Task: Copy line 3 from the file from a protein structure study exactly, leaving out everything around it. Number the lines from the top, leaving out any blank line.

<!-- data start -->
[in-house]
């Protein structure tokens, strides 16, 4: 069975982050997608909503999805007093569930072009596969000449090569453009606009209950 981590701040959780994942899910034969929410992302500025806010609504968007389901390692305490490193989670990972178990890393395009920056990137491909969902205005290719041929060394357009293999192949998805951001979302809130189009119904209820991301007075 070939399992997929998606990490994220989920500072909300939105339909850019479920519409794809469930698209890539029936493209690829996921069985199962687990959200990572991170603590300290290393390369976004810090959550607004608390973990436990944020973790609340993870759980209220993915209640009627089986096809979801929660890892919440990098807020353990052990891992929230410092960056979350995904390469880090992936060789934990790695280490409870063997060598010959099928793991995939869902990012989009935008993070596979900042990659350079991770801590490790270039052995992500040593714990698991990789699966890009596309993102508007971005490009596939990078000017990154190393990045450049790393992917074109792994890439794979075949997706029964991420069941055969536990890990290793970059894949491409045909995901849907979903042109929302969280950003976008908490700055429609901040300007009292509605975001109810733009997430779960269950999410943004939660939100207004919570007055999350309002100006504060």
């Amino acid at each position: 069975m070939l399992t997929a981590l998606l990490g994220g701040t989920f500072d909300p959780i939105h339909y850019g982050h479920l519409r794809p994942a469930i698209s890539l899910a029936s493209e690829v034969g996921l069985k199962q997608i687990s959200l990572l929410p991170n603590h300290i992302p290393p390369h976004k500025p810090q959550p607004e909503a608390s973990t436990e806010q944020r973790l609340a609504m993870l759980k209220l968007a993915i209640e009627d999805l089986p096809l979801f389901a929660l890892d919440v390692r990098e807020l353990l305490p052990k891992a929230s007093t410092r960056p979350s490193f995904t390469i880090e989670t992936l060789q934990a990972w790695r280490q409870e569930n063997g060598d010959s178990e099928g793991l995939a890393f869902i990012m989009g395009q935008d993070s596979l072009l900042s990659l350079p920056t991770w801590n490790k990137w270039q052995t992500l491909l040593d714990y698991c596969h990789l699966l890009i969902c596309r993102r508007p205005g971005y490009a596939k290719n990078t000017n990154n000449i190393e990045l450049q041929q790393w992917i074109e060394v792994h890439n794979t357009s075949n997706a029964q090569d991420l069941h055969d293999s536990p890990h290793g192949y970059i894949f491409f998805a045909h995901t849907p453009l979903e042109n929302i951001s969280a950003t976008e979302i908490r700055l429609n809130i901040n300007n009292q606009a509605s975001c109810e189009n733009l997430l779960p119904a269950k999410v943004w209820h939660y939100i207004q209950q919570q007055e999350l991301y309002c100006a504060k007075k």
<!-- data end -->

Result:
């Amino acid at each position: 069975m070939l399992t997929a981590l998606l990490g994220g701040t989920f500072d909300p959780i939105h339909y850019g982050h479920l519409r794809p994942a469930i698209s890539l899910a029936s493209e690829v034969g996921l069985k199962q997608i687990s959200l990572l929410p991170n603590h300290i992302p290393p390369h976004k500025p810090q959550p607004e909503a608390s973990t436990e806010q944020r973790l609340a609504m993870l759980k209220l968007a993915i209640e009627d999805l089986p096809l979801f389901a929660l890892d919440v390692r990098e807020l353990l305490p052990k891992a929230s007093t410092r960056p979350s490193f995904t390469i880090e989670t992936l060789q934990a990972w790695r280490q409870e569930n063997g060598d010959s178990e099928g793991l995939a890393f869902i990012m989009g395009q935008d993070s596979l072009l900042s990659l350079p920056t991770w801590n490790k990137w270039q052995t992500l491909l040593d714990y698991c596969h990789l699966l890009i969902c596309r993102r508007p205005g971005y490009a596939k290719n990078t000017n990154n000449i190393e990045l450049q041929q790393w992917i074109e060394v792994h890439n794979t357009s075949n997706a029964q090569d991420l069941h055969d293999s536990p890990h290793g192949y970059i894949f491409f998805a045909h995901t849907p453009l979903e042109n929302i951001s969280a950003t976008e979302i908490r700055l429609n809130i901040n300007n009292q606009a509605s975001c109810e189009n733009l997430l779960p119904a269950k999410v943004w209820h939660y939100i207004q209950q919570q007055e999350l991301y309002c100006a504060k007075k």